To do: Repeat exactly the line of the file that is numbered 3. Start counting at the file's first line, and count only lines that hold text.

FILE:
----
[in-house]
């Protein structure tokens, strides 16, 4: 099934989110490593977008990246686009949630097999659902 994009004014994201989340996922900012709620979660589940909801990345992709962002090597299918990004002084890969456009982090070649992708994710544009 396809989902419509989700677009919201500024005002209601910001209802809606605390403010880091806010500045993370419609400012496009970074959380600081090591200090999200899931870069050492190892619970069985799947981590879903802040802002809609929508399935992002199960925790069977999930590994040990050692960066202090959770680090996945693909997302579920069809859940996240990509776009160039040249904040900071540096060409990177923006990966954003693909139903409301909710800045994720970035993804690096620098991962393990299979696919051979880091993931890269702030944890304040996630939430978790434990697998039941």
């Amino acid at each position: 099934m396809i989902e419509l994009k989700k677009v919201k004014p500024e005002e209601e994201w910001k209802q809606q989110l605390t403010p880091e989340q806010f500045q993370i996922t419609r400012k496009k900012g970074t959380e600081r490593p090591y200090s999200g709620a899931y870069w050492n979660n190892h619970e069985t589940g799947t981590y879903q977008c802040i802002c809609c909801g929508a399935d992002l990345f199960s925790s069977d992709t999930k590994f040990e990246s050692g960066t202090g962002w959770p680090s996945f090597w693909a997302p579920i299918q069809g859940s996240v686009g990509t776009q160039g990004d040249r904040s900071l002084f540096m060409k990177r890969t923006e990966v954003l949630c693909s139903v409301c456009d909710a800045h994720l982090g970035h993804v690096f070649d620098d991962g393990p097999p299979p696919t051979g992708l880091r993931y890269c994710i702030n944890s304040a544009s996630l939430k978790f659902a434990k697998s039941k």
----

């Amino acid at each position: 099934m396809i989902e419509l994009k989700k677009v919201k004014p500024e005002e209601e994201w910001k209802q809606q989110l605390t403010p880091e989340q806010f500045q993370i996922t419609r400012k496009k900012g970074t959380e600081r490593p090591y200090s999200g709620a899931y870069w050492n979660n190892h619970e069985t589940g799947t981590y879903q977008c802040i802002c809609c909801g929508a399935d992002l990345f199960s925790s069977d992709t999930k590994f040990e990246s050692g960066t202090g962002w959770p680090s996945f090597w693909a997302p579920i299918q069809g859940s996240v686009g990509t776009q160039g990004d040249r904040s900071l002084f540096m060409k990177r890969t923006e990966v954003l949630c693909s139903v409301c456009d909710a800045h994720l982090g970035h993804v690096f070649d620098d991962g393990p097999p299979p696919t051979g992708l880091r993931y890269c994710i702030n944890s304040a544009s996630l939430k978790f659902a434990k697998s039941k």